This is a really good film, one of the most realistic films about drugs and the criminal underworld I've ever seen. The film examines a week in the life of a mid-level drug dealer on the streets of Copenhagen and pulls no punches. Kim Bodina gives a great, nuanced performance as Frank, the dealer and main character. He captures perfectly the snaky charisma, emotional detachment and nihilism of a street dealer. Frank is essentially a sociopath, turning on the charm when it suits him and turning a blind eye on the people in his life when they can't be of any use to him. Especially effective is the portrayal of Frank's relationship with Vic, the high priced call girl he obviously cares about but can't bring himself to get physical with because of his emotional coldness. Frank blames this dilemma on her work, suggesting he can't touch her because she's a whore. However it's Vic he always turns to when things go bad. And things go very bad very quickly for Frank. Through a series of miscalculations and bad luck, he finds himself indebted to a slimy dealer higher on the food chain who's patronizing attitude barely conceals a violent streak. As the week progresses, Frank spirals downward into a desperate attempt to fix his broken life. Trusts are broken, violence and mayhem ensue, and the film finishes on a surprising but perfect note. The director, Nicolas Winding Refn, shows a good command of pacing and camera work. The real star of the film, however is the script. There is never a moment of Pusher that doesn't seem utterly real. Though many may find this film dark and depressing (I won't argue), I think it's strong acting and excellent direction make it well worth seeing.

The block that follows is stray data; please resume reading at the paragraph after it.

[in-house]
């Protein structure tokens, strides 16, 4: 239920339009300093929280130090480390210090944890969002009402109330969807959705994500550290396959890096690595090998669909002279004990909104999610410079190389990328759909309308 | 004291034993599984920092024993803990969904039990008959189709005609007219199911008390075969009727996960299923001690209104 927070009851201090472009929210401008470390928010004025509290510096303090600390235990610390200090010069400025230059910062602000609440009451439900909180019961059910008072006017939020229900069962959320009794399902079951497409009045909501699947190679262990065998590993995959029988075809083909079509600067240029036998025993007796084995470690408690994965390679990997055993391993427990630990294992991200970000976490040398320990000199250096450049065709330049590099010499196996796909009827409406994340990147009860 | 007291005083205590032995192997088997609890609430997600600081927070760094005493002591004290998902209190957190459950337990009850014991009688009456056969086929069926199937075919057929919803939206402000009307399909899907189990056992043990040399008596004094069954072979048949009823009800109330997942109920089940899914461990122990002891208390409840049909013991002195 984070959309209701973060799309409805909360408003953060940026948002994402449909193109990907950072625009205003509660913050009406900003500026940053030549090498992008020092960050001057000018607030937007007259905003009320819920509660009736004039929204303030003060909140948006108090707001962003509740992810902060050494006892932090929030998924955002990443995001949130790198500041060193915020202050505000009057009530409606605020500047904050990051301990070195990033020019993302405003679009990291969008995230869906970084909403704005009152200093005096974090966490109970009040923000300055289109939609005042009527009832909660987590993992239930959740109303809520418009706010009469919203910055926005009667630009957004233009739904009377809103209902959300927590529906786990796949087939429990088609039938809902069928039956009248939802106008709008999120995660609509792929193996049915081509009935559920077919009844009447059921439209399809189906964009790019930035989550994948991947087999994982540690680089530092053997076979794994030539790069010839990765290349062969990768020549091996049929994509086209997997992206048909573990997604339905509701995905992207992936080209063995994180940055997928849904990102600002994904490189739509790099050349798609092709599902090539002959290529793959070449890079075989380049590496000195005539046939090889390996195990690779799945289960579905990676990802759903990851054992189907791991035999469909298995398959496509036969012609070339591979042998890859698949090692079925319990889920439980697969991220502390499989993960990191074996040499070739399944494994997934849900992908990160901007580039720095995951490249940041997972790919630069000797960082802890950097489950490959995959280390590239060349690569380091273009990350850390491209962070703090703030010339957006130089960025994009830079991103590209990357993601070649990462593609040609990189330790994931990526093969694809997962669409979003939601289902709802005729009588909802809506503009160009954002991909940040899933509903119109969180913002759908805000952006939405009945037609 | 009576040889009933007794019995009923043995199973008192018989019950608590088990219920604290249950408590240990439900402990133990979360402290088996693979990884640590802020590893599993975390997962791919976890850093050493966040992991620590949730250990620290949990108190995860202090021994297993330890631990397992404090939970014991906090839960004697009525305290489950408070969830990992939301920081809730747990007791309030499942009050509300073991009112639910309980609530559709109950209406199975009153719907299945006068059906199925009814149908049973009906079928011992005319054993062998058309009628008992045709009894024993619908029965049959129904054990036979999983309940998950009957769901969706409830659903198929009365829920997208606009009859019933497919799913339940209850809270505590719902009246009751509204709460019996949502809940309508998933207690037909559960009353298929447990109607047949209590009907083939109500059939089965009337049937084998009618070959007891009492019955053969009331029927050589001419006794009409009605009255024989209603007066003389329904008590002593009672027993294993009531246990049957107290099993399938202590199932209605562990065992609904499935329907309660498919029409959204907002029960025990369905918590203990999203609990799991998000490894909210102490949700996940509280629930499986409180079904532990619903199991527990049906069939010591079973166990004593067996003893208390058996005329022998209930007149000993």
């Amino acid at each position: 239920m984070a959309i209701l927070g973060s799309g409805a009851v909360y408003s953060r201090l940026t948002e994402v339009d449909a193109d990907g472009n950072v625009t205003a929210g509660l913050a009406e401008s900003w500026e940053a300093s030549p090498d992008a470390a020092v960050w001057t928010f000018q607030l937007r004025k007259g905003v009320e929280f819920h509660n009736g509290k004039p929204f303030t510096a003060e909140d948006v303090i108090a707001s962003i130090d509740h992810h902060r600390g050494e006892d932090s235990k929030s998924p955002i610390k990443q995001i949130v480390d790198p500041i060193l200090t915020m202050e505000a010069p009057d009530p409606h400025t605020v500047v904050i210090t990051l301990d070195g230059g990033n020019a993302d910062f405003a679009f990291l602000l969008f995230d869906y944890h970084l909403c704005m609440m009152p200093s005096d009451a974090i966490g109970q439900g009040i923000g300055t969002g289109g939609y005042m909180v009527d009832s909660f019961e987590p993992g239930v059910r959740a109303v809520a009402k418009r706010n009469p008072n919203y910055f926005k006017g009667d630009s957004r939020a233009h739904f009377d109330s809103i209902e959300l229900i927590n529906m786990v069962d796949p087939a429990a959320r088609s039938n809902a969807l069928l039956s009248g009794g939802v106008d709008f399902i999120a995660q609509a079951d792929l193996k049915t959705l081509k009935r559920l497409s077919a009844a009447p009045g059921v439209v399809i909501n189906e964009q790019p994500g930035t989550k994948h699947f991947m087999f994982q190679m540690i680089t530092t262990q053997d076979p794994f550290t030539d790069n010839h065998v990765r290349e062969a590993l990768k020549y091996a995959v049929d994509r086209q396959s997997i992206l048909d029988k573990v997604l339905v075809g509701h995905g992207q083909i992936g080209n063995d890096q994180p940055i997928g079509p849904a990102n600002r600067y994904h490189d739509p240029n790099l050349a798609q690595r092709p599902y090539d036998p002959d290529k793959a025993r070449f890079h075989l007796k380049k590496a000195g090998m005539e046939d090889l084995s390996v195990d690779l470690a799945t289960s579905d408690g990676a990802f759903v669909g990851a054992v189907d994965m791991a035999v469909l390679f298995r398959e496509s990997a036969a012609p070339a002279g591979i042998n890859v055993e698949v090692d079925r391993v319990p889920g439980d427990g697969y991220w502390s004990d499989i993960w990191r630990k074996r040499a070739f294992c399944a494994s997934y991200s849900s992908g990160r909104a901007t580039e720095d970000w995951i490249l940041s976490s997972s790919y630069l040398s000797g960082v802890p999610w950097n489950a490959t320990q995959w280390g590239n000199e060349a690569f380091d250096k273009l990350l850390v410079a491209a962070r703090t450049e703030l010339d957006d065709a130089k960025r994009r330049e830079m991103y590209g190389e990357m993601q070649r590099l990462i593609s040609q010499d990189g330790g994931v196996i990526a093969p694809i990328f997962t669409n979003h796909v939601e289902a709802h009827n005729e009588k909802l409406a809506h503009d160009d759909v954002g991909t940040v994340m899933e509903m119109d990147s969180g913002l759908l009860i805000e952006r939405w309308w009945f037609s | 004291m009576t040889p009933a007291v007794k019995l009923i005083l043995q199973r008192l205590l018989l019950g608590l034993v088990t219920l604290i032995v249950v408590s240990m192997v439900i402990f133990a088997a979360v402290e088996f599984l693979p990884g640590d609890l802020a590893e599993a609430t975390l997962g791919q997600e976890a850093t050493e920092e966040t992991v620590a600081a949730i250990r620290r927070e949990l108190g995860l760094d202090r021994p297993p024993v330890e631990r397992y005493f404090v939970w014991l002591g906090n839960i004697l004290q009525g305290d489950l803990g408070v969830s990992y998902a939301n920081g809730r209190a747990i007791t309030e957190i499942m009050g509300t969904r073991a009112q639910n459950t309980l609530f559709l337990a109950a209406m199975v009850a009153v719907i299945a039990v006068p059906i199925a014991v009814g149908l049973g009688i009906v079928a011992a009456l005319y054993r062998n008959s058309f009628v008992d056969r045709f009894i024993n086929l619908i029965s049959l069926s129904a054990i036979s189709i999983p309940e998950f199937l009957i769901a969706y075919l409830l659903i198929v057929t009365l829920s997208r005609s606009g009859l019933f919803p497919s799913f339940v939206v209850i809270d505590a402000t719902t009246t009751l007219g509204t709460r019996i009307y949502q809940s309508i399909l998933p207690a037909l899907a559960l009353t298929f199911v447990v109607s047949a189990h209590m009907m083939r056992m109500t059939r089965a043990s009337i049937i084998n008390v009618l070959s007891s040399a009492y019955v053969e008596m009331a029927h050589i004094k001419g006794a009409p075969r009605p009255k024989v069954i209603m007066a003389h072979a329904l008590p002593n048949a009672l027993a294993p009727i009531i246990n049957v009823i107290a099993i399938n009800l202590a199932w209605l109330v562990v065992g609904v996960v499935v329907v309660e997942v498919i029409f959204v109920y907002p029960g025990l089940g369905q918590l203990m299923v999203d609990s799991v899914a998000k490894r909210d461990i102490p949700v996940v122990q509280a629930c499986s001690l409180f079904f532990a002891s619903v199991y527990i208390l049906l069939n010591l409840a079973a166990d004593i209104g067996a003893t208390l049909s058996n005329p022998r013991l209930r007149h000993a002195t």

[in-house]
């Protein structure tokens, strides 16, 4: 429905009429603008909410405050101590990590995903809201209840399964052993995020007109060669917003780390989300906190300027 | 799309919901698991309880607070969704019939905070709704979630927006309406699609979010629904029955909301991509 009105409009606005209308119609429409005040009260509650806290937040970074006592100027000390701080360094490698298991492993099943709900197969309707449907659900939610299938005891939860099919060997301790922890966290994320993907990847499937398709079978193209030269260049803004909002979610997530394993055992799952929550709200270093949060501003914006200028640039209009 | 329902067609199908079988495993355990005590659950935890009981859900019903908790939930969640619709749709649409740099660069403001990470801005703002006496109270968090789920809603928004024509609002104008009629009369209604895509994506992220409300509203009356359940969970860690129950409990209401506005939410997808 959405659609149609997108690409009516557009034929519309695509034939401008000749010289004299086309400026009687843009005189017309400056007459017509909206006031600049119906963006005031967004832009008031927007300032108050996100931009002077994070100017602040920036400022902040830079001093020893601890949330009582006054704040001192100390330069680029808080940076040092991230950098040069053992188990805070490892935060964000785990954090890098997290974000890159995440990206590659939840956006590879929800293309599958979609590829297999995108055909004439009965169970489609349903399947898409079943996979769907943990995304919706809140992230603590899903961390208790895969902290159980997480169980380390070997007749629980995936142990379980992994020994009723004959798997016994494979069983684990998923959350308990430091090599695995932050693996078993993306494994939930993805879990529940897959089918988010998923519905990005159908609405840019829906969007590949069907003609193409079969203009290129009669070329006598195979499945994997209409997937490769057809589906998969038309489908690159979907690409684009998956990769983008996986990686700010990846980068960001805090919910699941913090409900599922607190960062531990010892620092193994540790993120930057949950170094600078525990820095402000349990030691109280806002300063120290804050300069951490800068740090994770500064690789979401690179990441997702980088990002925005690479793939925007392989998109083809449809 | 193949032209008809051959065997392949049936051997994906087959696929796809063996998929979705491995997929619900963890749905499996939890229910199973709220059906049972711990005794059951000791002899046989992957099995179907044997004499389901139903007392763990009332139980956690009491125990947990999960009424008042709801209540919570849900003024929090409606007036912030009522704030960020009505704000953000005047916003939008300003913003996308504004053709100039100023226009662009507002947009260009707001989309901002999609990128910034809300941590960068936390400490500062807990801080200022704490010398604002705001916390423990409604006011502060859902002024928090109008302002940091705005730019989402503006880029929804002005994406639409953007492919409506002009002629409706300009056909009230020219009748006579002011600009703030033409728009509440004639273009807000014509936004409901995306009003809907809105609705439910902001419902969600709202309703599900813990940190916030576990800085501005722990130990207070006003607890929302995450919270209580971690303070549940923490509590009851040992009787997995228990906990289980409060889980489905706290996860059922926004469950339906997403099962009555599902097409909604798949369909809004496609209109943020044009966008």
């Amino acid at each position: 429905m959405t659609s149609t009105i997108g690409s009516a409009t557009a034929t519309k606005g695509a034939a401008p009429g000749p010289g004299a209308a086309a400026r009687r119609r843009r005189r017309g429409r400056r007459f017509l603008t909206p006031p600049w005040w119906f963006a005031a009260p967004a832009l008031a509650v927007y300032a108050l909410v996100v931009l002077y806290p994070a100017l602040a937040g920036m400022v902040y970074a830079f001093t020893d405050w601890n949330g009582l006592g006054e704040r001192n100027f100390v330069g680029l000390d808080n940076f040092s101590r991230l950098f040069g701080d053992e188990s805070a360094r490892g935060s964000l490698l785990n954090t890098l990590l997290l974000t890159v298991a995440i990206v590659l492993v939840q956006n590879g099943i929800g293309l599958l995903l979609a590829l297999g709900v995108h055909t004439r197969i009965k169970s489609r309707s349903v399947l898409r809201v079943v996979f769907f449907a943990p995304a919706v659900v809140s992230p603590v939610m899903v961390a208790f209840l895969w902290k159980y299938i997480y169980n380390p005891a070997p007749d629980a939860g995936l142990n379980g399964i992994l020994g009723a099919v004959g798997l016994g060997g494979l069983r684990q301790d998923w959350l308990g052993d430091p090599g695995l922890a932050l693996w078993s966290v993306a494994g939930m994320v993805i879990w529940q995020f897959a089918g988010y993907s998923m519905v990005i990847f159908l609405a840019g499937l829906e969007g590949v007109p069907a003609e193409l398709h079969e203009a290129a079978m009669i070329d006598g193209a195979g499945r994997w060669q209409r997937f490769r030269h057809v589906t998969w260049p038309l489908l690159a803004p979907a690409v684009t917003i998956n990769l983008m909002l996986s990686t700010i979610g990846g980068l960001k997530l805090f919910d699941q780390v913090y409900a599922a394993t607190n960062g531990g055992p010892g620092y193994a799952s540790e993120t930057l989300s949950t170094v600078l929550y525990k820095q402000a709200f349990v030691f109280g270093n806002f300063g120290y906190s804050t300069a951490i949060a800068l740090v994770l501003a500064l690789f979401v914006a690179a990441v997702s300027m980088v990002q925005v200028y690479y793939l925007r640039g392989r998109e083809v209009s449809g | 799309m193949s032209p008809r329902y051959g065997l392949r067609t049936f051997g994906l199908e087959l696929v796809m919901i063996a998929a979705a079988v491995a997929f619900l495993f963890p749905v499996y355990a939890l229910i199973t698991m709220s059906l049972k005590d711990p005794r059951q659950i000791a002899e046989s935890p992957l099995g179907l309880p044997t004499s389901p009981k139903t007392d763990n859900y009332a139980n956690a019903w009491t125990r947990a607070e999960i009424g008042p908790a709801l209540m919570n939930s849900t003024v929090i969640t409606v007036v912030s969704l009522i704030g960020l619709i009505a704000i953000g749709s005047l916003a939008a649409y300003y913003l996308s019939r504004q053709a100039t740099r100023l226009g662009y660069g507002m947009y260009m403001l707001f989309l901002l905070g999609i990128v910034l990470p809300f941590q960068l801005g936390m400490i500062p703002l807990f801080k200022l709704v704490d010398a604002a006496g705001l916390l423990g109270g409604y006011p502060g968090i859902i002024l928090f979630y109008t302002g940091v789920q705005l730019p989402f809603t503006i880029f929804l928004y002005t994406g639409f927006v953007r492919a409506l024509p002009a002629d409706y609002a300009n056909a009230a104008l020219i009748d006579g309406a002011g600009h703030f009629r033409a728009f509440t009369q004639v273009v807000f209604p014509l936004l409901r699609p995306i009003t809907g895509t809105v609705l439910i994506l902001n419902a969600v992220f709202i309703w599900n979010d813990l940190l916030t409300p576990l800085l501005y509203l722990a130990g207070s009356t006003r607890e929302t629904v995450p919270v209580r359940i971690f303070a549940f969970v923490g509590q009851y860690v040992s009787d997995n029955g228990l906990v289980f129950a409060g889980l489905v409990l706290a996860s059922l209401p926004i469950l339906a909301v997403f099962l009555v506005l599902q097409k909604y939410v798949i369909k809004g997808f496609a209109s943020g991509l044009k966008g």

Crime / Thriller
Crime / Thriller
A drug pusher grows increasingly desperate after a botched deal leaves him with a large debt to a ruthless drug lord.
February 19, 2020